First, according to Jackson Wood the director of global trade intelligence at Descartes Systems Group, “the CBP is getting more sophisticated in their pre-entry due diligence” and their ability to flag shipments that may be higher risk.” In addition to the Kharon technology, they are using an AI-based solution from Altana to identify bad actors. Descartes is a leading provider of global trade intelligence.
However, CBP does not just depend on technology. The Forced Labor Enforcement Task Force, established by the UFLPA Act, proactively targets commodities and subregions in Jinjiang where they believe more intelligence is needed to learn more about the forced labor issue. This advisory board, in turn, works with NGOs.
“The CBP has relied on nongovernment organizations like human rights institutions, labor, and sustainability organizations who have a presence in these high-risk areas” according to Mr. Wood. It can be dangerous to make these reports to NGOs. But some NGOs have “volunteers and former diplomats who know how to navigate through unique circumstances in sensitive jurisdictions.”
Secondly, companies find it very difficult to gain visibility to their end-to-end supply chain. A buyer knows who they are buying from. But they usually don’t know their supplier’s supplier or their supplier’s supplier’s supplier. In the apparel supply chain, for example, it is said that only 34% of brands can trace their value chains and over half can’t even track their supplier’s supplier.
The third complication is that even if the importer of record can trace their extended supply chain, they then must prove they are not working with bad actors. “The importer of record for the shipment will get a detention notice from CBP,” Mr. Jackson from Descartes explained. “The burden is then on the importer to provide their paper trail on their due diligence and reasonable care. This allows the importer to say, ‘Here’s why we are confident that there is not a forced labor component to that shipment.’”
That proof may come in the form of certificates from trusted industry groups, it can be a chemical analysis that shows the agricultural product did not originate in Jinjiang, or attestations from all upstream suppliers that they’ve done due diligence and that to the best of their knowledge, there’s no forced labor in the involved in the production of their goods. In effect, Mr. Woods explains, the importer is “using diverse data points to build a multifaceted argument” for the CBP not to detain their shipment.
The fourth complication is that in addition to the rebuttable presumption hurdle, shippers now only have 30 days once their goods are detained to prove they have a valid supply chain. One of Infor Nexus’s customers did a practice drill. It took them well over a month to collect the documentation they would have needed to get a shipment out of detention. If a company can’t prove the validity of the supply chain in 30 days, they may be allowed to reexport the goods to another nation. Or the CBP may choose to destroy the goods.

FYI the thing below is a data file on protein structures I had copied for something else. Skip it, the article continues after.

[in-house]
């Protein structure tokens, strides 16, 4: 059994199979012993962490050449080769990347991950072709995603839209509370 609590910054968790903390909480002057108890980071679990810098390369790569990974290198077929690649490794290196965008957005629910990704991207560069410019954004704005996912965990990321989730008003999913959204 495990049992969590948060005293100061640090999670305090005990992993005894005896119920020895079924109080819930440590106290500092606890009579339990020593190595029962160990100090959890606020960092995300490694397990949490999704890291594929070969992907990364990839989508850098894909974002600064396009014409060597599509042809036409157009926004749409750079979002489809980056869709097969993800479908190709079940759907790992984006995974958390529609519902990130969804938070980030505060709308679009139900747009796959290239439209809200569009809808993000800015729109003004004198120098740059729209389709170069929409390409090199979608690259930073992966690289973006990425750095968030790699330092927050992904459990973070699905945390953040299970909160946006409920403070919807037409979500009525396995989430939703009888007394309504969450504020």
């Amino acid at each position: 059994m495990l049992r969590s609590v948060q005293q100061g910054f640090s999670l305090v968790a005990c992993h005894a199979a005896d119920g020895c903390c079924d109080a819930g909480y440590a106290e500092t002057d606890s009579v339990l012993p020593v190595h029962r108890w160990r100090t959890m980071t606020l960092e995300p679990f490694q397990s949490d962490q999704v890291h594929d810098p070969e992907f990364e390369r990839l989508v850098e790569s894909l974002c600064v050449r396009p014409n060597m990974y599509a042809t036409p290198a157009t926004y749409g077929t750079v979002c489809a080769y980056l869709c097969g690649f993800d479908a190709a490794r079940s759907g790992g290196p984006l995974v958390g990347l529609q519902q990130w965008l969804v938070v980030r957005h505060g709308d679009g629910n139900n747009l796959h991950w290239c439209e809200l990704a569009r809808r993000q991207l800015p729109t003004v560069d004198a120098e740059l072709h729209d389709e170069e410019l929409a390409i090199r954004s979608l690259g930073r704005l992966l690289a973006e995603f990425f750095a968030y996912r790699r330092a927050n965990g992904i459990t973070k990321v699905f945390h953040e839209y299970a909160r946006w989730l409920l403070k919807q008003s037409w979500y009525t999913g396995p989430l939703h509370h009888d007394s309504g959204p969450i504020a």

Another complication is that while there is a naughty and nice list – a denied parties list – telling buyers which companies should not be part of their supply chain, that list is far from fully inclusive. Currently, 33 companies are on the list because of a known connection to Uyghur forced labor. That list is continuing to grow. But just because a company somewhere up in a company’s supply chain is not on the list does not prevent the CBP from detaining imported goods.
“The CPB is doing a really good job of being transparent about the (detention) statistics,” Mr. Jackson explained, “but they’re not going to tell you everything that they’re looking for” because that’s going to allow bad actors to flout the regulations.
Fourth, enforcement is not likely to ease over time. This act has very strong bipartisan support. “Congress has made it clear that enforcement of UFLPA is a priority for CDP,” Mr. Wooley of Kharon stated. “Congress has granted them funding to add more agents and invest in technology.”
Republicans and Democrats don’t agree on much. About the only things they do agree on are that China is our nation’s primary threat, that they have engaged in unfair trade, and that reliance on slave labor puts goods produced in America at a competitive disadvantage.